Obscurity is necessary, so as to throw off the Chrono Cops who've been after Law for a while - there may be a psychic and a brute and a gold thing with claws on the team, but our all-powerful anti-hero still needs to step in sometimes and transfer some nosy fucker's head (and only their head) to an alley in 1972. It's little wonder that issue #2 sees Law builds himself a legendary assassin by subtly toying with the emotions of a little girl who's just witnessed her black ops tech father's murder at the hands of ninjas sent by Congress.

Meanwhile, Tammie and a lecherous math whiz named Glom (who closes out his part of the chapter laying on the ground with a bloody face huffing one of Tammie's shoes) infiltrate the funeral luncheon of a character killed in the prior issue, while a 19th century cowboy goes undercover in 18th century Rotterdam County to urge the citizenry to turn on the Redcoats with aid from local natives, who are led by Law to believe that their grandchildren will romp on the land twenty generations hence.

"Why didn't you tell them the truth?" Law is asked by an operative.

"Because I haven't decided it yet."

Of course, trouble was apparent with the series early. As of issue #2, Lewis was no longer listed as Motown Machineworks' editorial director, the position having been replaced(?) with the role of editor, filled by former associate editor Thomas Fassbender. The same page bore a message from production director Jason Medley apologizing to penciller DeCicco for issue #1.

The second issue's house ad for issue #3 listed Lewis as writer, but the actual comic suddenly featured Faust scribe David Quinn on script, working from a story by Lewis and himself - a situation oddly similar to that of later issues of Bulletproof Monk, albeit with no discernible Tim Vigil connection.

It's funny reading issue #3 - the comic all but screeches as Quinn steers the plot in his own direction, at one point dispensing with most of Lewis' supporting cast by having Law get really upset and blast the lot of 'em off to parts unknown in the chronosphere. DeCicco pencils only select pages, with Shawn Martinbrough filling in the rest in his own, completely different style. With issue #4, Milestone veteran ChrisCross took control of the pencils, and Quinn's story became increasingly bizarre, with roughly 1/3 of the issue expended on Law's efforts to prove himself a hero through a manga-style parody of the origin of Spider-Man, while other scenes saw the remaining operatives plot a comedic insurrection.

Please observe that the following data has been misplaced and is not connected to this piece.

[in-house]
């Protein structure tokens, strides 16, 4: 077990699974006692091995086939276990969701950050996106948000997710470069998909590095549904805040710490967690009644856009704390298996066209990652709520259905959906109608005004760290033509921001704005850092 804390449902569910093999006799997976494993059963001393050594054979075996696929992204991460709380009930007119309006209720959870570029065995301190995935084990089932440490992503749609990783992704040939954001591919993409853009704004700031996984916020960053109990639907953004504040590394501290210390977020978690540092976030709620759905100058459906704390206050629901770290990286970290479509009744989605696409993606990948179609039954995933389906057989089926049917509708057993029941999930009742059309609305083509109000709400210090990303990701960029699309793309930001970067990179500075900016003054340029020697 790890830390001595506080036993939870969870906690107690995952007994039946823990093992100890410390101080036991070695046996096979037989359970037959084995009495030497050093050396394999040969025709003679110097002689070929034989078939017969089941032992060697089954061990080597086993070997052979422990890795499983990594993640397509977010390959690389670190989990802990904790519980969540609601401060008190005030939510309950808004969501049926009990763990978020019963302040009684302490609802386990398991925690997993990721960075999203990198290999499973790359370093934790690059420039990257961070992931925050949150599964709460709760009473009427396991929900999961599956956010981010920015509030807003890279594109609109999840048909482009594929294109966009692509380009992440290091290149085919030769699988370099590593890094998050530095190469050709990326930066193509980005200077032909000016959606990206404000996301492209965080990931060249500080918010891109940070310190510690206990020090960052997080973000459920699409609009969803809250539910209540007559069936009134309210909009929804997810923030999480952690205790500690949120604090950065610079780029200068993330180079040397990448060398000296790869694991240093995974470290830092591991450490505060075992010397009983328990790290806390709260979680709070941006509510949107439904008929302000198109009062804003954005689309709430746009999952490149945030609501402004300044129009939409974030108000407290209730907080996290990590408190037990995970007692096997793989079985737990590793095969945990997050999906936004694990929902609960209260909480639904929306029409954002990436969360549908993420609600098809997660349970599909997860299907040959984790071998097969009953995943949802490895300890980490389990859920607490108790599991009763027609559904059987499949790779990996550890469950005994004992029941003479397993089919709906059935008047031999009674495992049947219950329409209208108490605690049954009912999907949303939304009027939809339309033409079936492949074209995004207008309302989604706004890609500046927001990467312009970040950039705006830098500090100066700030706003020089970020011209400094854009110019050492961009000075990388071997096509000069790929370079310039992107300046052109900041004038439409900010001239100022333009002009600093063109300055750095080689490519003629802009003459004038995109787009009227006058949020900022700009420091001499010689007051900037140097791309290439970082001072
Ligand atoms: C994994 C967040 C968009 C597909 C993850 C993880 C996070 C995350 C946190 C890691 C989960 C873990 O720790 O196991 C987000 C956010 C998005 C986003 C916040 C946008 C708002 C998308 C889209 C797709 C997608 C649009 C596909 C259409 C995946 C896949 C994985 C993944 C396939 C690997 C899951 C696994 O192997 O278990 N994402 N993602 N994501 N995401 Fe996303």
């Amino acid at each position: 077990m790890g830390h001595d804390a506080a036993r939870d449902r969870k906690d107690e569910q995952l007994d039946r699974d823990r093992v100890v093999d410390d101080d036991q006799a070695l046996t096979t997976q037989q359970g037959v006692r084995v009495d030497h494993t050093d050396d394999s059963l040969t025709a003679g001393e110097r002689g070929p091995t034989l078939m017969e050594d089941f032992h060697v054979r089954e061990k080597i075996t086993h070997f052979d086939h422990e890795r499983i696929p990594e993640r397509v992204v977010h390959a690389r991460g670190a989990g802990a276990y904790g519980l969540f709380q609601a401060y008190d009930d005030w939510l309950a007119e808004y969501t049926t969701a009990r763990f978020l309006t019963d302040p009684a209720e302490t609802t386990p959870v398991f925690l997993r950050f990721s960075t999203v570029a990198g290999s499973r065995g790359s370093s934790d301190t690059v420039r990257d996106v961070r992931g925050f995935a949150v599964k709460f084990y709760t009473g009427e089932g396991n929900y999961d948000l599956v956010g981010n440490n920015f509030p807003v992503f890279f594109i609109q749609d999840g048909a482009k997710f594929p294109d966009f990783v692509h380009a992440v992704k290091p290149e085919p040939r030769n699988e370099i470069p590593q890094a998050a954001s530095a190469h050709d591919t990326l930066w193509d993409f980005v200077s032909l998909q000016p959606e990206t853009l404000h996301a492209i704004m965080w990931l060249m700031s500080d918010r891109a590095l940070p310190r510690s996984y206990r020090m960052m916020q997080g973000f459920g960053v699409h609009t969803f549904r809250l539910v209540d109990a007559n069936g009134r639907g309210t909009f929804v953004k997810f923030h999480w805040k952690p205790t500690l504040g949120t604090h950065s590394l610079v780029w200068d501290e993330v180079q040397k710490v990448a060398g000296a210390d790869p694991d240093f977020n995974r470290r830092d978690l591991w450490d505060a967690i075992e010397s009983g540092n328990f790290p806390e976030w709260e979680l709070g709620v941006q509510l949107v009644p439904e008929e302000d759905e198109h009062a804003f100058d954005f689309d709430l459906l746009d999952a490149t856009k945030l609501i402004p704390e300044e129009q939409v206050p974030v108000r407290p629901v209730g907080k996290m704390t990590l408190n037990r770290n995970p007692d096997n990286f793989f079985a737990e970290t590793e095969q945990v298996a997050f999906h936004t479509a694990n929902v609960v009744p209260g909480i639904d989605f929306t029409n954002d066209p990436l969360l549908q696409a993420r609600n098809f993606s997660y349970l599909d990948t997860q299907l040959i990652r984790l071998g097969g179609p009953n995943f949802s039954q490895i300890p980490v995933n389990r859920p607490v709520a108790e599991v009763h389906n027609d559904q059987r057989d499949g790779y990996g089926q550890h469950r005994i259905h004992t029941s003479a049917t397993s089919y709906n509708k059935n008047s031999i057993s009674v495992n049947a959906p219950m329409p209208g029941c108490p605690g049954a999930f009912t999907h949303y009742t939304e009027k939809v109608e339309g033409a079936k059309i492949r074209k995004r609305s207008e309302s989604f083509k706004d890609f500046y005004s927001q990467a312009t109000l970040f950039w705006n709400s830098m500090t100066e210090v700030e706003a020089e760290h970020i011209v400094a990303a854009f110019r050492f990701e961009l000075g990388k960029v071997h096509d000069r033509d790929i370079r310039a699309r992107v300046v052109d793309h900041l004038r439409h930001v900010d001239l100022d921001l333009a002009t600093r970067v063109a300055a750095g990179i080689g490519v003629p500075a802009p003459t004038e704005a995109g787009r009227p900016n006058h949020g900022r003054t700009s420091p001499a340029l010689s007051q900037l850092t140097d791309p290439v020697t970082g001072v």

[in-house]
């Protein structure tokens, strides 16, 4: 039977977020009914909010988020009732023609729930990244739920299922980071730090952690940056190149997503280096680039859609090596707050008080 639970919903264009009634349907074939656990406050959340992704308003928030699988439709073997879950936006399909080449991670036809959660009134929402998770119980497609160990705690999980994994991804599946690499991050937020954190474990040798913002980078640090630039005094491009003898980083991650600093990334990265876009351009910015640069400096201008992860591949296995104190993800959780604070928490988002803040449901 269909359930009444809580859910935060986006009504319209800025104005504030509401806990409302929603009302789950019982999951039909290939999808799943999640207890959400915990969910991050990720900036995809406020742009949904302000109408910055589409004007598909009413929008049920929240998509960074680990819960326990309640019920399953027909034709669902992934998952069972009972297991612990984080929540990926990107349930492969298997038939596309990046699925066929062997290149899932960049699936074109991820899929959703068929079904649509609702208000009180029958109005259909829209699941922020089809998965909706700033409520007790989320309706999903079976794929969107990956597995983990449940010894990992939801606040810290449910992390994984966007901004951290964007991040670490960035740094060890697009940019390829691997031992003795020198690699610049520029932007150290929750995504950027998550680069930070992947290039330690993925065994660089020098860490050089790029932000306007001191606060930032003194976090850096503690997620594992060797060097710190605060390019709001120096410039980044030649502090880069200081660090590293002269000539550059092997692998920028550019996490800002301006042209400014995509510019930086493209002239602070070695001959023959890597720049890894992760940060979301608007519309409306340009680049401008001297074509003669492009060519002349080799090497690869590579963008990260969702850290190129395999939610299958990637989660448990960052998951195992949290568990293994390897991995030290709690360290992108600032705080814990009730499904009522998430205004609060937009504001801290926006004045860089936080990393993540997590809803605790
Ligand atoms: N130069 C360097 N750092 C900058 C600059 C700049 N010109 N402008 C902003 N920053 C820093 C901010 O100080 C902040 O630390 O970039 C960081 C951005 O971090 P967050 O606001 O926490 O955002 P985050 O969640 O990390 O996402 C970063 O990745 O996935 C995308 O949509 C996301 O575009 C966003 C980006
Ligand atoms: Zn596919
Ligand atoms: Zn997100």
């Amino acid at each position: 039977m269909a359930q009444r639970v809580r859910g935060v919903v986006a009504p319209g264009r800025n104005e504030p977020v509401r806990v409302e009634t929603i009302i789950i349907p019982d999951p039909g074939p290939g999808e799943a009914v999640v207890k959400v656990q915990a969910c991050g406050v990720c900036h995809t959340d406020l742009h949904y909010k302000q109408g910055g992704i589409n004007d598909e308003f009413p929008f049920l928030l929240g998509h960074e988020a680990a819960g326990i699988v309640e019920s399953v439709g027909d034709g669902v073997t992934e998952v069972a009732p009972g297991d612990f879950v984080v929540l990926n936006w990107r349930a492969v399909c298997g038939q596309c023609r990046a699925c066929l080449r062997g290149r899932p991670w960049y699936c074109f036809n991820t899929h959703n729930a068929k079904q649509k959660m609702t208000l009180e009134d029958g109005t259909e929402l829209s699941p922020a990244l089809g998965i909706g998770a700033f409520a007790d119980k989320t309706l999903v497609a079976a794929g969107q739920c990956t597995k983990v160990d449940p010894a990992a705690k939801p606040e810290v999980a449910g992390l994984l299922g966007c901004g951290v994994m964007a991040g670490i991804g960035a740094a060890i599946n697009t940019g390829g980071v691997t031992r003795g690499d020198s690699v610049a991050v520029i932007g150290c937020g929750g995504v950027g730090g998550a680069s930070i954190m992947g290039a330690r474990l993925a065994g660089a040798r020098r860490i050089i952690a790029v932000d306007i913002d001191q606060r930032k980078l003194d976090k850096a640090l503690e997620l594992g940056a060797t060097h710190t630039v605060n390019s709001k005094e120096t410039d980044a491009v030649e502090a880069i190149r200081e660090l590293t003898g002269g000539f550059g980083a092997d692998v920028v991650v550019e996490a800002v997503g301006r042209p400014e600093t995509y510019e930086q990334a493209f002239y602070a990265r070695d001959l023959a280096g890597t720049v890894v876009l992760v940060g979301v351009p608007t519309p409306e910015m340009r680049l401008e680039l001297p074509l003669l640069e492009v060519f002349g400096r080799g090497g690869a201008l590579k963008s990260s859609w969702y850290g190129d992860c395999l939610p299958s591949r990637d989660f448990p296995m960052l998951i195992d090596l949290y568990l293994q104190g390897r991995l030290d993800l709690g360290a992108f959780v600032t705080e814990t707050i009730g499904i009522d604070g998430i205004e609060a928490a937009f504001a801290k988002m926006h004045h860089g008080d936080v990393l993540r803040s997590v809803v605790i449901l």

None of it came to much. An ad for issue #5 popped up in the back, and some websited claim it exists, although I've never seen a copy (or evidence of a copy for sale) myself. The whole Motown Machineworks line seemed to poof out of existence with the summer of 1996, almost as if collected by some weird cloaked time god, determined that none of us would even recognize the stuff left behind.

All right, enough of that. Tons of comics came and went in the immediate post-boom of the mid-'90s, most of 'em rightfully so. Man Against Time is a curiosity, noteworthy for some of the people involved and the lack of information surrounding the whole thing, although far from a satisfying experience.

And yet, I think such things are worthwhile. For their little bits of foreshadowing. Their hints.

There's a bit in issue #2 where the sad little girl has grown up and Law has picked her up for his use, as a means of bookending the issue. She's finished murdering the last of the Congressional ninjas that killed her dad, and she lets out a cry she's been denying herself since Law pursuaded her to keep silent, thus placing her on her life's path. At that moment, she meets her white-cloaked god, and he shows her the massive clockwork machine that allows him to track all timelines, and we see it's not dissimilar to the mechanisms her father used to build weapons, and she realizes that the crucial moment of her childhood has always been connected to that place, that everything she's done since has been timed and planned, like clockwork.

You get the feeling you're standing in the midst of the series' Big Idea, and it's pulled off pretty well, maybe the best bit of the series. It comes to nothing, as did many big ideas of 1996 and surrounding years. Maybe it's more appreciable now, with a stronger Brett Lewis (hopefully the same guy!) around, here at the font of the latest not-quite-a-banner-year for the Direct Market, maybe. The more things change...